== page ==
England’s women powered into the World Cup final after seeing off Ireland at the Stade Jean Bouin in Paris.
Katy Mclean’s team produced their best performance of the tournament against opponents whose semi-final appearance had been underpinned by a stunning pool stage victory over competition heavyweights New Zealand.
England now face Canada in Sunday’s final after they saw off the hosts France 18-16 in the other semi-final.
Ireland took the lead through an early try from wing Alison Miller that full-back Niamh Briggs converted, but England established a firm grip on proceedings by scoring 18 points in 13 first-half minutes.
Prop Rochelle Clark claimed an opening close-range try, then wing Kat Merchant rounded off a sweeping move, with centre Emily Scarratt kicking two penalties and a conversion.
Scarratt completed her penalty hat-trick shortly after the restart, and Ireland could find no way back as England marched on in pursuit of World Cup glory following three runners-up finishes between 2002 and 2010.
Wing Kay Wilson added a third touchdown before the substitute forward Marlie Packer scored a quick double and Ceri Large kicked two conversions as Ireland’s challenge for honours ground to an abrupt halt.
England enjoyed superiority in every key area, particularly up front, and possessed the game’s outstanding individual performers in Scarratt, her midfield partner Rachel Burford and flanker Maggie Alphonsi.
It was a ruthless display when it mattered most, with England’s dominance reflected in a five-to-one try count. They now have a glorious chance to erase memories of an agonising 13-10 World Cup final defeat against New Zealand at the Twickenham Stoop four years ago.
Mclean was full of praise for the way her team had delivered in a high-pressure situation. “We’re delighted with the performance, I think that the scoreline reflects the fact that we really did turn up on the day and we performed really well,” the England captain said. “I’m so proud of all of the girls – the forwards and the backs all delivered and we have a huge opportunity on Sunday. We can’t wait.”
England’s head coach, Gary Street, added: “We knew that this was going to be a huge game, there’s been a lot of build-up and there was a fair amount of pressure on us, but we really did deliver and I’m massively proud of them all. We felt like the scoreboard was fair – we were clinical in attack and strong in defence.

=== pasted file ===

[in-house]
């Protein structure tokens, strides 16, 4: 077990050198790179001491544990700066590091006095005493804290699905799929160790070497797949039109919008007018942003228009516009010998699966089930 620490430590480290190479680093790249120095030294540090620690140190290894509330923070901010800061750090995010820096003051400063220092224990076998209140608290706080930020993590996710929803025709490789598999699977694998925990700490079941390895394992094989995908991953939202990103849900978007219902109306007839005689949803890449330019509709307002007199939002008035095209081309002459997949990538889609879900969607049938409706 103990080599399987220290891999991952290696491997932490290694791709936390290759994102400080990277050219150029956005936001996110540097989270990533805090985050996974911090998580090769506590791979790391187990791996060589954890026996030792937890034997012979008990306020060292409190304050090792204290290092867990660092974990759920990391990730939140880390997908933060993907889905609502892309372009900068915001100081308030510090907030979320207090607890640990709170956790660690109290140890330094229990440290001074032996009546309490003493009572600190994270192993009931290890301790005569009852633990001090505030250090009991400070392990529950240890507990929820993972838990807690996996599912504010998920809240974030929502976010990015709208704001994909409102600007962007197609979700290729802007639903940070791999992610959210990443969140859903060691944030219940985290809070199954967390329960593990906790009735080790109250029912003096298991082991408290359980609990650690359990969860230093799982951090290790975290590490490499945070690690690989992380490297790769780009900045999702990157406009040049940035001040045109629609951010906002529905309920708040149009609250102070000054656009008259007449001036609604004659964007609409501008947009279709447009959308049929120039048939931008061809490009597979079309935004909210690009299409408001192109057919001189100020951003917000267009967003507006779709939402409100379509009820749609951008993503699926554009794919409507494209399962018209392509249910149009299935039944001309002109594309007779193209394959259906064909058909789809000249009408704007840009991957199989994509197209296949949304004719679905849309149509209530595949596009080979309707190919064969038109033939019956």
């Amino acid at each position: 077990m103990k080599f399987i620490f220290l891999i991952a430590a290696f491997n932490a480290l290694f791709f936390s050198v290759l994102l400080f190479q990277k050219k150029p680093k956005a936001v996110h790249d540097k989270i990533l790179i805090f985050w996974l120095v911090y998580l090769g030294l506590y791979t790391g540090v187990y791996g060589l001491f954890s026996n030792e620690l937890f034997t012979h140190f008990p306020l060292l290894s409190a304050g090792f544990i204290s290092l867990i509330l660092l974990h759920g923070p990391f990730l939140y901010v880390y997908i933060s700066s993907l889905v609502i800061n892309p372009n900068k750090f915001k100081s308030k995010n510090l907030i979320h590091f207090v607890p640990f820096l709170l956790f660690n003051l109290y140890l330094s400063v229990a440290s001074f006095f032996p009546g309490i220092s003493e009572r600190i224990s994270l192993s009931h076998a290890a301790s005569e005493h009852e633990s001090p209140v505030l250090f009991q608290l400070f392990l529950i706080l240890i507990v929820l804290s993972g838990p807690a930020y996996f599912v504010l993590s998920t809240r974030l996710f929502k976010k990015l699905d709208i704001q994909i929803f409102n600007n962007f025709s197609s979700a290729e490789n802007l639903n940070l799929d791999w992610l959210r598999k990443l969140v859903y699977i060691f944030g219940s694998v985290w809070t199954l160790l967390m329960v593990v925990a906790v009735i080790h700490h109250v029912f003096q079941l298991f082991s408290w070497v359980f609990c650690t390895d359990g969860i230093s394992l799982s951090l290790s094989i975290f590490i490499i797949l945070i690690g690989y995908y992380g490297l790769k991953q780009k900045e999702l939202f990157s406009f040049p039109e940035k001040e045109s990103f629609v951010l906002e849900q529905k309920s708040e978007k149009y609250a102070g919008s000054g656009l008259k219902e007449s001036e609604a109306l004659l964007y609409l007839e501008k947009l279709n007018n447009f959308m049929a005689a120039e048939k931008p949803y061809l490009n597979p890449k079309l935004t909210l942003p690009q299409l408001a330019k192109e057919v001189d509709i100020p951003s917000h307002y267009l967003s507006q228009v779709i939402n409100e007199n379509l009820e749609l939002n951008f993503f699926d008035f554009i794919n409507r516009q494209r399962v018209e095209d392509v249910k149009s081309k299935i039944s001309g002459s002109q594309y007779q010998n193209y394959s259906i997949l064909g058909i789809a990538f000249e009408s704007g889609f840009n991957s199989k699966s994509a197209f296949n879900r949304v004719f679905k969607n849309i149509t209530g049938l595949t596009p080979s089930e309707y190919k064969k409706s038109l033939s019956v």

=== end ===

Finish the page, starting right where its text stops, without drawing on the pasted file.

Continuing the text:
“One of our strengths is the amount of experience we have in the squad, to be able to bring players off the bench with 60 caps is a huge bonus, and picking the squad for the final will certainly be a challenge.
“It’s a cliché but we really have taken it one game at a time – if you had said to us at the start of the tournament that we would have the opportunity to play France or Canada in the final then, of course, we’d have taken it. Sunday is a huge game for us, and one that we’re massively looking forward to,” Street added.
Ireland Briggs (Munster); Baxter (Ulster), Cantwell (Richmond), Davitt (Ulster), Miller (Connacht); Stapleton (Leinster), Rosser (Leinster); Coghlan (Leinster, capt), Bourke (Munster), Egan (Leinster), Spence (Leinster), Reilly (Leinster), Fitzpatrick (Leinster), Molloy (Connacht), O’Brien (Munster) Replacements Lynch, Murphy (both Leinster), Hayes, Fleming, Guest (Munster), Muldoon (Bristol), Casey (Saracens).
England Waterman (Bristol); Merchant (Worcester), Scarratt (Lichfield), Burford (Thurrock), Wilson (Bristol); Mclean (Darlington MP, capt), Mason (Wasps); Clark (Worcester), Fleetwood (Lichfield), Hemming (Bristol), Taylor (Darlington MP), McGilchrist (Wasps), Matthews (Richmond), Alphonsi (Saracens), Hunter (Lichfield). Replacements Croker, Essex, Allen (all Richmond), Keates, Large (Worcester), Packer (Wasps), Hunt (Lichfield).
Referee A Perrett.Reuse content